What does the Severity of your impairment have to do with Your Disability Claim?

To be approved for Social Security Disability or SSI disability benefits, it is not enough to simply be diagnosed with a severe medical condition that is physical or mental in nature. For the purposes of the social security administration, the condition must have a certain level of severity before benefits can be awarded.

How severe must your condition be before you can be awarded disability benefits?

1. The condition must last at least 12 full months. One year's time is the minimum duration in order for the social security administration to consider a person disabled and unable to work.

2. The condition must not only last 12 months, it must be severe enough that it prevents you from being able to work and earn a substantial and gainful income for those twelve months.

3. The duration requirement does not mean that you must wait to file until you have had your condition for 12 months. If your condition has not actually prevented you from working and earning a substantial and gainful income for at least 12 months at the time of your application for disability, you can still apply for disability.

How is this? If the medical evidence in the records obtained from your various doctors and hospitals is strong enough--meaning that the disability examiner or administrative law judge can conclude that you have functional limitations which rule out a significant return to work activity--then a projection can be made that your disabling condition will last at least 12 full months.

Notes on how severity is determined by Social Security

At the first two levels of the system (disability application and the request for reconsideration appeal), severity is determined by a disability examiner, a claims specialist who gathers and reviews medical evidence.

Based on the medical evidence, the examiner will rate the applicant's limitations on a residual functional capacity form which, for most claims, must be agreed to by a medical consultant (an M.D.) who works in the disability examiner's case processing unit. If the case involves one or more mental conditions, then the examiner will also rate the mental limitations on a mental residual functional capacity form, which must then be agreed to by a mental consultant (a Ph.D.-level psychologist) who is part of the examiner's case processing unit.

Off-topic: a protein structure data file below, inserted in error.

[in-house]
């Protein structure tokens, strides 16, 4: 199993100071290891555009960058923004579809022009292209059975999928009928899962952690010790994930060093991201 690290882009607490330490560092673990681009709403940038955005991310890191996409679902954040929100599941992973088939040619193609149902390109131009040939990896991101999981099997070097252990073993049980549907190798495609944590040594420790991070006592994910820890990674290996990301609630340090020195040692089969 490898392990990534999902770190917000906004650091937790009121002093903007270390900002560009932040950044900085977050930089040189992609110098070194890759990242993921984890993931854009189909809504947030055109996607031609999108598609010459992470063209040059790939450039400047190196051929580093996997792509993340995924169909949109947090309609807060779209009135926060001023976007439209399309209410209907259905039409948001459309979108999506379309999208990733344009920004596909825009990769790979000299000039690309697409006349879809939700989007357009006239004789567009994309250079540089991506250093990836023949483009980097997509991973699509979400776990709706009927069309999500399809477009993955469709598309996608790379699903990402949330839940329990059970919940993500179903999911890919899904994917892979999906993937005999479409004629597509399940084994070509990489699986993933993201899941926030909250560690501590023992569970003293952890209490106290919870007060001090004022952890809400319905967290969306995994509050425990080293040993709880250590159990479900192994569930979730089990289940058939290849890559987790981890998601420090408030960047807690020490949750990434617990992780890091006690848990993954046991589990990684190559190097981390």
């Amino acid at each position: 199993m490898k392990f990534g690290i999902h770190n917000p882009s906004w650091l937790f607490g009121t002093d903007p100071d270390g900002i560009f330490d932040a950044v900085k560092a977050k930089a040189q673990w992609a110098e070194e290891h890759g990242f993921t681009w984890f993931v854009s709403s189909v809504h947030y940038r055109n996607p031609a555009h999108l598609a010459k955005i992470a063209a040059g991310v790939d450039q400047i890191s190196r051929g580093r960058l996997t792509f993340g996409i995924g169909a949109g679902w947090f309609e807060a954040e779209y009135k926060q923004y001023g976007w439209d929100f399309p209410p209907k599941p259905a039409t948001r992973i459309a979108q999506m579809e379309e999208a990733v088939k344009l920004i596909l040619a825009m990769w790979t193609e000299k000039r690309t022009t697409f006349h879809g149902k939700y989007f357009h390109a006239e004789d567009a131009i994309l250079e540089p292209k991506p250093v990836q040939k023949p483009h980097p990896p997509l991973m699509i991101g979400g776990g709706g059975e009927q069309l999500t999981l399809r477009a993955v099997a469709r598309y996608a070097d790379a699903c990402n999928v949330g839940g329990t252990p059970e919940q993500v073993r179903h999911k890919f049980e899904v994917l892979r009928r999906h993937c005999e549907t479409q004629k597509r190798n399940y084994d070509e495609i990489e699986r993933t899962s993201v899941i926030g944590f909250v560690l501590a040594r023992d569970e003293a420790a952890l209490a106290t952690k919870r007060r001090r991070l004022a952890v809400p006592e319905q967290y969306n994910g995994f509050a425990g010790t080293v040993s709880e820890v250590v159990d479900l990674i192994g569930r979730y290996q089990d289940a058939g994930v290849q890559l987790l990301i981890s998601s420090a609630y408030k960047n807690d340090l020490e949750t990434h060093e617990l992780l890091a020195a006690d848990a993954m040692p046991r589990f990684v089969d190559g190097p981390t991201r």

The ratings that are made by the examiner, e.g. how much can the individual lift, do they have postural limitations, do they have trouble with memory, or attention, or concentration, etc, are intended to reflect the severity of the applicant's condition and their reduced ability to engage in work activity.

If, for example a claimant has a work history that involves performing medium level activity, but their residual functional capacity (RFC) assessment limits them physically to just the ability to perform sedentary or light work activity (a condition such as degenerative disc disease could account for this), they may find themselves approved for disability benefits (note: their age and the levels of their job skills would also be considerations in most cases).

Or, if a person has a cognitive or other mental disorder that eliminates their ability to mentally perform SSRTs (sustained, routine, repetitive tasks), then they might also expect to be approved for disability.

At the third level of the system, a disability hearing before an administrative law, cases are evaluated in the same manner. However, an ALJ, or administrative law judge will not perform a writeup of a case nor will the judge refer to a medical or psychological consultant to validate his decision.

Judges may, from time to time, request that expert medical or vocational witnesses appear at the hearing to provide insight and testimony, but this is completely at the discretion of the judge and usually occurs when the judge feels that such testimony may make medical or vocational (job-related) evidence more clear.

About the Author: Tim Moore is a former Social Security Disability Examiner in North Carolina, has been interviewed by the NY Times and the LA Times on the disability system, and is an Accredited Disability Representative (ADR) in North Carolina. For assistance on a disability application or Appeal in NC, click here.

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